If bitcoin is viewed as a commodity like gold and used for storing value, however, then the picture is less clear. The total value of all bitcoins outstanding is more than $4 billion. But this is just a small fraction of global wealth, which is measured in the hundreds of trillions of dollars. Those arguing the bull case for bitcoin say that, as more people realize its potential to act as a borderless currency, independent of governmental or central bank manipulation, and free from global transaction fees, then more people will choose to hold their wealth in this asset class. And because the number of bitcoin in circulation is fixed based on a mathematical formula, this increase in demand opposite a fixed supply will naturally send the price upward.
As ConvergEx Group chief market strategist Nick Colas wrote in a note to clients earlier this week:
In the 4-ish minutes it has taken you to read this far, the most new Bitcoins that might have been issued is 25, or $6,250 [$8,500 at today’s prices]. In the same timeframe, the Federal Reserve has pushed another $7.8 million into the financial system with Quantitative Easing.
AngelList founder Naval Ravikant made a case for the power of the bitcoin currency in a Wired magazine article, writing:
Bitcoins are scarce (Central Banks can’t inflate them away), durable (they don’t degrade), portable (can be carried and transmitted electronically or as numbers in your head), divisible (into trillionths), verifiable (through everyone’s block chain), easy to store (paper or electronic), fungible (each bitcoin is equal), difficult to counterfeit (cryptographically impossible), and can achieve widespread use – many of the technologists that brought us advances on the Internet are now working overtime to improve Bitcoin.
The price of a bitcoin is affected by many things including macroeconomics and human psychology, but its level of adoption has far and away the most important effect on its price today. We have seen exactly this scenario play out in the market over the last 9 months where, save for the April crash, the price has steadily risen nearly tenfold as global bitcoin awareness and adoption has grown. Viewed on a logarithmic scale, which is used to display exponential growth rates like viral adoption of a social network, and the rise in bitcoin prices looks rather steady and predictable. It’s reasonable to expect this phenomenon to continue until saturation approaches and the curve slows then starts to level off.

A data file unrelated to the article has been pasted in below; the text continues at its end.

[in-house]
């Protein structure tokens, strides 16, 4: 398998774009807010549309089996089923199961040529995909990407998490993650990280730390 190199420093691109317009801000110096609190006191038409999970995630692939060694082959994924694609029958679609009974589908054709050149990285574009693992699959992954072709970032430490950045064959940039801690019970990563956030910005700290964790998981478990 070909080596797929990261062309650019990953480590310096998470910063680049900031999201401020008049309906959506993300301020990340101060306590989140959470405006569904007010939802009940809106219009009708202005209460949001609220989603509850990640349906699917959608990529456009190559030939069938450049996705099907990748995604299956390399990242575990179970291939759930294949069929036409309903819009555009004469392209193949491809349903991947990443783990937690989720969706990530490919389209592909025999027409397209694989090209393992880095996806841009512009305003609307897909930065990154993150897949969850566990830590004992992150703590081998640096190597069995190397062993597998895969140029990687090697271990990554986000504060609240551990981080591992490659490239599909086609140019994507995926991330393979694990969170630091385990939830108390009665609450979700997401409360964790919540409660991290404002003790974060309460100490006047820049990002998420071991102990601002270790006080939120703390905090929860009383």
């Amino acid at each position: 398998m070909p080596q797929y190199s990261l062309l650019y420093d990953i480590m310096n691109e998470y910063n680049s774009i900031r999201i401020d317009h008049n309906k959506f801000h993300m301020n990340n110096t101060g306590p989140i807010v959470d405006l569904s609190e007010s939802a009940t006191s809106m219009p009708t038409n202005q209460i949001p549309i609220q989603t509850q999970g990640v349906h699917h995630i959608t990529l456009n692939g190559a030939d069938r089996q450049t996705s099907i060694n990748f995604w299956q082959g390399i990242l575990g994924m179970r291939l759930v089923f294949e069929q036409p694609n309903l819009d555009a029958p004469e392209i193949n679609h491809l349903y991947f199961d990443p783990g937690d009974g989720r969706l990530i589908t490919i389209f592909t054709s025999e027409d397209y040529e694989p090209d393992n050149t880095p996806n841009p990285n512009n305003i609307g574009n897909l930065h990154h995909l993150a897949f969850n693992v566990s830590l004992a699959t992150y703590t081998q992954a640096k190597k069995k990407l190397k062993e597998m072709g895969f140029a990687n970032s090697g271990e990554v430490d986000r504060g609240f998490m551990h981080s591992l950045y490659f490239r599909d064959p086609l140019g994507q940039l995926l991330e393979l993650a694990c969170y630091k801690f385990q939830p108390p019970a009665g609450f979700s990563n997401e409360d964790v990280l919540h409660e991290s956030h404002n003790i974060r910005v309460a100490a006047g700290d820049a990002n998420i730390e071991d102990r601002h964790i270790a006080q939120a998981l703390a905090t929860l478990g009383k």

The use of bitcoin as an alternative to unstable local currencies in markets like Argentina, Greece, and across Africa is widely documented. The more widespread this phenomenon grows, and thus the broader the adoption, the higher the value of a single bitcoin will climb, again due to its fixed supply.
Much of the world is still discovering bitcoin today. Others are for the first time getting off the sidelines and dipping a toe in the digital currency world. It would be foolish to expect that the price of bitcoin will continue to rise indefinitely, or that its trajectory will be entirely stable and devoid of major spikes and falls. But there’s a compelling case to be made for why Bitcoin at $340 is not wholly irrational. It’s no more irrational, for example than Google stock was at $600 per share less than two years after its IPO at $85 – after all, it took the company some time to grow into that valuation, and there were corrections along the way. But nine years later, it now trades near an all time high at $1,017 per share.
The bitcoin market may have raced to this point at a more rapid clip than it can sustain, and thus we may be in store for a correction in the coming days and weeks. But when that correction comes, it shouldn’t be viewed as evidence that bitcoin is a bust. The global market for this alternative currency is as large and mature as its ever been, as evidence by the way it’s responded to recent systemic shocks.
Don’t be surprised if you wake up one day in the future and see bitcoin trading at $400 or $500. Similarly, don’t be surprised if your mother-in-law tells you over Thanksgiving dinner about the speculative bet she made in cryptocurrency.
This is a brave new world, and burying your head in the sand is no longer a viable option.